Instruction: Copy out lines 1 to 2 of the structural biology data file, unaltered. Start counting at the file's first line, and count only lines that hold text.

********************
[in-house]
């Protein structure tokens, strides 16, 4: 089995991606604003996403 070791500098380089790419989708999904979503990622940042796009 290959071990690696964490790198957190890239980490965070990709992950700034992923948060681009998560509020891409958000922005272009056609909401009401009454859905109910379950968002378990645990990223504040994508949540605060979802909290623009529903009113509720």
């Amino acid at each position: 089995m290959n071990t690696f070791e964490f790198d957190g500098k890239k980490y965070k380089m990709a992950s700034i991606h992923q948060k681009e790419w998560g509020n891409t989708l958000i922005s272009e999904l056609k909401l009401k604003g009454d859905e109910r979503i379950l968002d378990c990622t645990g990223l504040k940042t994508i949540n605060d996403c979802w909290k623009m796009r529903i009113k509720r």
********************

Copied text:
[in-house]
């Protein structure tokens, strides 16, 4: 089995991606604003996403 070791500098380089790419989708999904979503990622940042796009 290959071990690696964490790198957190890239980490965070990709992950700034992923948060681009998560509020891409958000922005272009056609909401009401009454859905109910379950968002378990645990990223504040994508949540605060979802909290623009529903009113509720």